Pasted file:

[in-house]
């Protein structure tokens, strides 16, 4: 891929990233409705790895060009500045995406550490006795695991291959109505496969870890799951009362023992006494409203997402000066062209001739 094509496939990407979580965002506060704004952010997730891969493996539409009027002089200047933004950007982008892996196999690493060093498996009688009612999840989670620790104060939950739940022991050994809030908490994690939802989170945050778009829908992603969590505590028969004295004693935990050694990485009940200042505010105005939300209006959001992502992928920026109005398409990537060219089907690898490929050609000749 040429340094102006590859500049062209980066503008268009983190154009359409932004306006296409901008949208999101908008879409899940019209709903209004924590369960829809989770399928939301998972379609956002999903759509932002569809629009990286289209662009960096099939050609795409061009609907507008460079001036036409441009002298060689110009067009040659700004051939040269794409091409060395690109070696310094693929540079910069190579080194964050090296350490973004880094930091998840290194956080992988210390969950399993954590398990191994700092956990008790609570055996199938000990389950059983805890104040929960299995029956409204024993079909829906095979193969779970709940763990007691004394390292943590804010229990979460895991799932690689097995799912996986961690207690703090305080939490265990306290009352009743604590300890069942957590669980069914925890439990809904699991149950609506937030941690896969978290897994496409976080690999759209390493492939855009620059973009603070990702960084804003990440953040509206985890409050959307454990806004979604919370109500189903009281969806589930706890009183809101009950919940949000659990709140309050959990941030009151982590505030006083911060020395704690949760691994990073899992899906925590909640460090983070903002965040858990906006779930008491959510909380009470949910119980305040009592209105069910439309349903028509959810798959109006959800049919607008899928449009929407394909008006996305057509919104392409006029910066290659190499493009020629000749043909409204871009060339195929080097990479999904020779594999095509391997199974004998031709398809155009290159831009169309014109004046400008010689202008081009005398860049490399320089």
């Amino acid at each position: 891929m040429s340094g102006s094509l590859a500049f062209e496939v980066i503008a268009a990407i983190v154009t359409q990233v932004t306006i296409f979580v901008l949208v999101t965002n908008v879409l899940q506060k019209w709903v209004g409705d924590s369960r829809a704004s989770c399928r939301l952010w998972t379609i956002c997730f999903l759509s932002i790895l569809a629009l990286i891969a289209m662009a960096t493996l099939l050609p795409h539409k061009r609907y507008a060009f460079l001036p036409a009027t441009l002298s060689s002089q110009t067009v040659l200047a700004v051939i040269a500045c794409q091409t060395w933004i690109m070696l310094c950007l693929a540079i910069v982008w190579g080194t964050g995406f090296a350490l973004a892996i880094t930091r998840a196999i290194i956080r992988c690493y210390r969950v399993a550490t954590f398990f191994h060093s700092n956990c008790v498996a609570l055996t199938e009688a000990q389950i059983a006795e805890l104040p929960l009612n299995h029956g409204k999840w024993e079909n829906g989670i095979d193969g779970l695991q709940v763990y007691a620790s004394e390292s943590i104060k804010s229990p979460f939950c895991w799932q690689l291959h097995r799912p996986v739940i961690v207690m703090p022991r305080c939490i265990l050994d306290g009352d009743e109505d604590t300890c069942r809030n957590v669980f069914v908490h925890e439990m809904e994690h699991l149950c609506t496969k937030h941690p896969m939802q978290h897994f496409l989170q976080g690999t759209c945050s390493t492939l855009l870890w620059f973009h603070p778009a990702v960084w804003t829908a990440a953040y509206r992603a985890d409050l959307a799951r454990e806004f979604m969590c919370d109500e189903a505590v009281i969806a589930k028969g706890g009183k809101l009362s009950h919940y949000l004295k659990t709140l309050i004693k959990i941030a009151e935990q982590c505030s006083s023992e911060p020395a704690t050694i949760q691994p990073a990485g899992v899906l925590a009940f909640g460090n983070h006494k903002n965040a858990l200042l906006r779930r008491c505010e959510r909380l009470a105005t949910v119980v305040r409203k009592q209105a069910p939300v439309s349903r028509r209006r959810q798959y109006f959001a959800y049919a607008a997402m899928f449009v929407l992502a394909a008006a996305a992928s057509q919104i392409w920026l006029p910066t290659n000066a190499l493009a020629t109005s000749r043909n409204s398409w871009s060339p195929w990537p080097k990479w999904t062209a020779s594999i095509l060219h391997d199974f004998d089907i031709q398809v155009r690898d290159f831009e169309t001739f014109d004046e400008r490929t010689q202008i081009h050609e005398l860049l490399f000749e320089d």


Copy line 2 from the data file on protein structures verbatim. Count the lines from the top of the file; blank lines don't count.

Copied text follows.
């Protein structure tokens, strides 16, 4: 891929990233409705790895060009500045995406550490006795695991291959109505496969870890799951009362023992006494409203997402000066062209001739 094509496939990407979580965002506060704004952010997730891969493996539409009027002089200047933004950007982008892996196999690493060093498996009688009612999840989670620790104060939950739940022991050994809030908490994690939802989170945050778009829908992603969590505590028969004295004693935990050694990485009940200042505010105005939300209006959001992502992928920026109005398409990537060219089907690898490929050609000749 040429340094102006590859500049062209980066503008268009983190154009359409932004306006296409901008949208999101908008879409899940019209709903209004924590369960829809989770399928939301998972379609956002999903759509932002569809629009990286289209662009960096099939050609795409061009609907507008460079001036036409441009002298060689110009067009040659700004051939040269794409091409060395690109070696310094693929540079910069190579080194964050090296350490973004880094930091998840290194956080992988210390969950399993954590398990191994700092956990008790609570055996199938000990389950059983805890104040929960299995029956409204024993079909829906095979193969779970709940763990007691004394390292943590804010229990979460895991799932690689097995799912996986961690207690703090305080939490265990306290009352009743604590300890069942957590669980069914925890439990809904699991149950609506937030941690896969978290897994496409976080690999759209390493492939855009620059973009603070990702960084804003990440953040509206985890409050959307454990806004979604919370109500189903009281969806589930706890009183809101009950919940949000659990709140309050959990941030009151982590505030006083911060020395704690949760691994990073899992899906925590909640460090983070903002965040858990906006779930008491959510909380009470949910119980305040009592209105069910439309349903028509959810798959109006959800049919607008899928449009929407394909008006996305057509919104392409006029910066290659190499493009020629000749043909409204871009060339195929080097990479999904020779594999095509391997199974004998031709398809155009290159831009169309014109004046400008010689202008081009005398860049490399320089």